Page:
The head of South Africa’s public railway company, Collins Letsoalo, has been fired for awarding himself a salary increase.
Letsoalo, acting CEO of the Passenger Rail Agency of South Africa (PRASA), was dismissed Monday by the railway’s governing board, reports SABC.
Letsoalo allegedly awarded himself a pay rise of 350 percent, taking his annual salary from about R1.7 million ($130,000) to about R5.9 million ($450,000).
In what has become a local scandal, Letsoalo, who goes by the nickname “Mr Fix It,” was employed with the task of cleaning up the corruption and waste that pervaded South Africa’s railway corporation, when he was appointed PRASA CEO last July by Transport Minister Dipuo Peters.
Instead, once on the job, Letsoalo demanded benefits, such as a chauffeur-driven vehicle as well as “a company cell phone with unlimited calls.”
Announcing his sack, the PRASA board described Letsoalo’s salary increase as unauthorized. Board Chairman Nana Zenani told reporters Tuesday that the board had not been aware of the salary increase.
“When it came to light, the immediate response by the board was to ask for Mr. L to be recalled and for investigations to begin,” Zenani said.
Watch the public sacking of Letsoalo here:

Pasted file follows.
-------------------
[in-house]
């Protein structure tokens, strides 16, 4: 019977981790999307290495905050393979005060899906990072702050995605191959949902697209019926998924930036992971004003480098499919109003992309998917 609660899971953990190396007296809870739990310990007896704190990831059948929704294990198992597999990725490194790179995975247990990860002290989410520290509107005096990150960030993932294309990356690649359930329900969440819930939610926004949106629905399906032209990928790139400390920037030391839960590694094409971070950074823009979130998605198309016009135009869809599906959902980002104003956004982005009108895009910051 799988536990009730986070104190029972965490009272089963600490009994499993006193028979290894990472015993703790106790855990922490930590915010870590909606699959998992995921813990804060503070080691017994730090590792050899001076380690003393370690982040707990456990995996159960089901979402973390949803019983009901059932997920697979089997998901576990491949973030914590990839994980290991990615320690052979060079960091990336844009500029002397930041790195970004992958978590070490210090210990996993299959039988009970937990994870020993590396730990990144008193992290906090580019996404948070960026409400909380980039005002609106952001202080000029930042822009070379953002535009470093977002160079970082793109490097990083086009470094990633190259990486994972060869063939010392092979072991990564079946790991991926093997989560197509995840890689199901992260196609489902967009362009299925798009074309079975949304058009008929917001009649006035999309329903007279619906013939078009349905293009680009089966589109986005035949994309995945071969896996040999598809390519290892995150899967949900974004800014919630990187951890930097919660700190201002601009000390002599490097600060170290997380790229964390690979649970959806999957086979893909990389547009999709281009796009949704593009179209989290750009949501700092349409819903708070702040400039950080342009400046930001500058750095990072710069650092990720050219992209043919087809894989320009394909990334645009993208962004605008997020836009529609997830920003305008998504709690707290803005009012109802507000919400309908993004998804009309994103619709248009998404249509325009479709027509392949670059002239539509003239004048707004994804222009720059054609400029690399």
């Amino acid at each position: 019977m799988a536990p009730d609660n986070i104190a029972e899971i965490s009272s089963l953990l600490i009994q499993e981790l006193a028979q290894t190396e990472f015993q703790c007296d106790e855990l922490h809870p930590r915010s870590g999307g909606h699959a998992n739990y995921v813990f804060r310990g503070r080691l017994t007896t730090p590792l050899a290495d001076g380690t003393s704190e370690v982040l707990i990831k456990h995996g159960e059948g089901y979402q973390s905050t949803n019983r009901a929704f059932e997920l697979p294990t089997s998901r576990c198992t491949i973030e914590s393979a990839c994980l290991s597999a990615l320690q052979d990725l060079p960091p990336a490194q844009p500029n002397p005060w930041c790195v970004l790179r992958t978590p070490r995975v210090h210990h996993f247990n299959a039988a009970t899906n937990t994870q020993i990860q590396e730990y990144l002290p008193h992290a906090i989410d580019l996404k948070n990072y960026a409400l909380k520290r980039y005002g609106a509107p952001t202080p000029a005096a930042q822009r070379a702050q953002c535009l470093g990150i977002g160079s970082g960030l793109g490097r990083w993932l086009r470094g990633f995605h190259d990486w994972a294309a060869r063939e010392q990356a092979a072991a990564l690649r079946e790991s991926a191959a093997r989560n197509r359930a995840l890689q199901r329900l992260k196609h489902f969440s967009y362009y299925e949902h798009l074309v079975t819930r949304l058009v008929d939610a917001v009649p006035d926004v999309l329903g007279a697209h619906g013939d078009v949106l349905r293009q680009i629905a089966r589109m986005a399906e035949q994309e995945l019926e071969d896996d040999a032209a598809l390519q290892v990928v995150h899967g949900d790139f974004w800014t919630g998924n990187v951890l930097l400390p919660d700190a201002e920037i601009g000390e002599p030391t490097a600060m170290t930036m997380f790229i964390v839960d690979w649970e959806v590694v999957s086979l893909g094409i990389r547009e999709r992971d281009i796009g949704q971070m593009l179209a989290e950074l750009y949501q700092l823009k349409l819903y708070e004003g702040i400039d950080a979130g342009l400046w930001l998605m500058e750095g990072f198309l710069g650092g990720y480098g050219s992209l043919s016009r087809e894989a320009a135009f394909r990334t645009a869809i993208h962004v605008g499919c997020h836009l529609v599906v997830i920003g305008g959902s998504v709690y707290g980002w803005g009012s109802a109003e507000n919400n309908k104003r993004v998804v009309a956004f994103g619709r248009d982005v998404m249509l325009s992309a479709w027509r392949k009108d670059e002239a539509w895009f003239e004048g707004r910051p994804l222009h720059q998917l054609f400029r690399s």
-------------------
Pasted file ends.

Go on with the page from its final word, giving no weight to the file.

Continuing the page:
Letsoalo, however, insists that he followed due procedure in awarding himself a pay rise. In an interview on Tuesday, he said that he had communicated the salary increase to the chairman of the board via e-mail.
“The chairperson of the board was CC’ed in the e-mails where my salary has been discussed,” Letsoalo said.
Reports say Zenani ordered the salary increase in October, barely two months after his appointment in July.
Letsoalo says he wasn’t properly notified about his firing, “I was never fired; I didn’t even get a letter. I was informed through media reports,” adding, “Only the minister can terminate my contract.”
In what has been described as symptomatic of the unbridled sense of entitlement common with South Africa’s elite — even as the rest of the country struggles with a slowing economy — Letsoalo maintains that his increased salary package from the pay rise was no different from what other executives in charge of most of South Africa’s state-owned enterprises earned.